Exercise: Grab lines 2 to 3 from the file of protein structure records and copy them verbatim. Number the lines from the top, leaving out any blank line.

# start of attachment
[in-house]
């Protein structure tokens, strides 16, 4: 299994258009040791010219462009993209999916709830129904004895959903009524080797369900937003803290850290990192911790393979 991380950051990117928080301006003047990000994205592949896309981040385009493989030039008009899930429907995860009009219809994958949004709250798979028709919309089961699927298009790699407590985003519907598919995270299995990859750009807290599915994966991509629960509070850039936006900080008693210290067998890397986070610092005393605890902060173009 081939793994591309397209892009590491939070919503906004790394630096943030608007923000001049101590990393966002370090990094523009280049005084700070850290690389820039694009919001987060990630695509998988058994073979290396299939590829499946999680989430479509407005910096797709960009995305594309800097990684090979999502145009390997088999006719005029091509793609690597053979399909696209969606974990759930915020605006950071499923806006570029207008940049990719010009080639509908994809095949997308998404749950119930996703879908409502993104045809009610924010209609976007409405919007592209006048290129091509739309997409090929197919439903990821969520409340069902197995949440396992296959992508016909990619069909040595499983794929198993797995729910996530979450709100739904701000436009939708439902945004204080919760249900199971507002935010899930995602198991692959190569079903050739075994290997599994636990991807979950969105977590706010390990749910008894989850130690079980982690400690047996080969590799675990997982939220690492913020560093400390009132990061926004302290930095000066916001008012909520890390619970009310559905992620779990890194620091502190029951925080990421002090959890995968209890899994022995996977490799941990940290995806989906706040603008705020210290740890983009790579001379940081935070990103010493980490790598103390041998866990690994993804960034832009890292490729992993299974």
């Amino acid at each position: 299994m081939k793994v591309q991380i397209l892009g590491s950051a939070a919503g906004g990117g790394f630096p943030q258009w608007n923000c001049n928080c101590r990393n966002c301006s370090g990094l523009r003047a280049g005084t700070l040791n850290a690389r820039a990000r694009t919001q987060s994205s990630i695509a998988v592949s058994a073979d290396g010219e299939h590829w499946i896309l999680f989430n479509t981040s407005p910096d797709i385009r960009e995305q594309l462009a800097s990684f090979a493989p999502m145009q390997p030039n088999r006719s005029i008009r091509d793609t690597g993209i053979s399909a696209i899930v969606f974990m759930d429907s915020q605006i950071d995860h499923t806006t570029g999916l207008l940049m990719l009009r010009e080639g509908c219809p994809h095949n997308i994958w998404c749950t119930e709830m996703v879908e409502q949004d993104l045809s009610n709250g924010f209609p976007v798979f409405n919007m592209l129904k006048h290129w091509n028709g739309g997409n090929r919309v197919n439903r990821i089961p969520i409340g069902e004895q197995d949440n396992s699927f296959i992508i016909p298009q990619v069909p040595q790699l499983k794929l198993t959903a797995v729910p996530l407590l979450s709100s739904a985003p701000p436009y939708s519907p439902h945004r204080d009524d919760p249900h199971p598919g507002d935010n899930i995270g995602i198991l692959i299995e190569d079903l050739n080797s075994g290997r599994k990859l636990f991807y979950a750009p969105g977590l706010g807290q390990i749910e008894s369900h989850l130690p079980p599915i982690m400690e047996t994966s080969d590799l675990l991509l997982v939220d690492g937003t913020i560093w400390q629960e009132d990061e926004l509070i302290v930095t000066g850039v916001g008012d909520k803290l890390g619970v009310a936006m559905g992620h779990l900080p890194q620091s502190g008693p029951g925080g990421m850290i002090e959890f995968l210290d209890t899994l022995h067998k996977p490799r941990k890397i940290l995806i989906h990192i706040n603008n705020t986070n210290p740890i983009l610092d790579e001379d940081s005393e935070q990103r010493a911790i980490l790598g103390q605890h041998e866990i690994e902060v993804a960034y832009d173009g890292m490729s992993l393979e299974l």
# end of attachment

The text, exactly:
């Protein structure tokens, strides 16, 4: 299994258009040791010219462009993209999916709830129904004895959903009524080797369900937003803290850290990192911790393979 991380950051990117928080301006003047990000994205592949896309981040385009493989030039008009899930429907995860009009219809994958949004709250798979028709919309089961699927298009790699407590985003519907598919995270299995990859750009807290599915994966991509629960509070850039936006900080008693210290067998890397986070610092005393605890902060173009 081939793994591309397209892009590491939070919503906004790394630096943030608007923000001049101590990393966002370090990094523009280049005084700070850290690389820039694009919001987060990630695509998988058994073979290396299939590829499946999680989430479509407005910096797709960009995305594309800097990684090979999502145009390997088999006719005029091509793609690597053979399909696209969606974990759930915020605006950071499923806006570029207008940049990719010009080639509908994809095949997308998404749950119930996703879908409502993104045809009610924010209609976007409405919007592209006048290129091509739309997409090929197919439903990821969520409340069902197995949440396992296959992508016909990619069909040595499983794929198993797995729910996530979450709100739904701000436009939708439902945004204080919760249900199971507002935010899930995602198991692959190569079903050739075994290997599994636990991807979950969105977590706010390990749910008894989850130690079980982690400690047996080969590799675990997982939220690492913020560093400390009132990061926004302290930095000066916001008012909520890390619970009310559905992620779990890194620091502190029951925080990421002090959890995968209890899994022995996977490799941990940290995806989906706040603008705020210290740890983009790579001379940081935070990103010493980490790598103390041998866990690994993804960034832009890292490729992993299974």
């Amino acid at each position: 299994m081939k793994v591309q991380i397209l892009g590491s950051a939070a919503g906004g990117g790394f630096p943030q258009w608007n923000c001049n928080c101590r990393n966002c301006s370090g990094l523009r003047a280049g005084t700070l040791n850290a690389r820039a990000r694009t919001q987060s994205s990630i695509a998988v592949s058994a073979d290396g010219e299939h590829w499946i896309l999680f989430n479509t981040s407005p910096d797709i385009r960009e995305q594309l462009a800097s990684f090979a493989p999502m145009q390997p030039n088999r006719s005029i008009r091509d793609t690597g993209i053979s399909a696209i899930v969606f974990m759930d429907s915020q605006i950071d995860h499923t806006t570029g999916l207008l940049m990719l009009r010009e080639g509908c219809p994809h095949n997308i994958w998404c749950t119930e709830m996703v879908e409502q949004d993104l045809s009610n709250g924010f209609p976007v798979f409405n919007m592209l129904k006048h290129w091509n028709g739309g997409n090929r919309v197919n439903r990821i089961p969520i409340g069902e004895q197995d949440n396992s699927f296959i992508i016909p298009q990619v069909p040595q790699l499983k794929l198993t959903a797995v729910p996530l407590l979450s709100s739904a985003p701000p436009y939708s519907p439902h945004r204080d009524d919760p249900h199971p598919g507002d935010n899930i995270g995602i198991l692959i299995e190569d079903l050739n080797s075994g290997r599994k990859l636990f991807y979950a750009p969105g977590l706010g807290q390990i749910e008894s369900h989850l130690p079980p599915i982690m400690e047996t994966s080969d590799l675990l991509l997982v939220d690492g937003t913020i560093w400390q629960e009132d990061e926004l509070i302290v930095t000066g850039v916001g008012d909520k803290l890390g619970v009310a936006m559905g992620h779990l900080p890194q620091s502190g008693p029951g925080g990421m850290i002090e959890f995968l210290d209890t899994l022995h067998k996977p490799r941990k890397i940290l995806i989906h990192i706040n603008n705020t986070n210290p740890i983009l610092d790579e001379d940081s005393e935070q990103r010493a911790i980490l790598g103390q605890h041998e866990i690994e902060v993804a960034y832009d173009g890292m490729s992993l393979e299974l």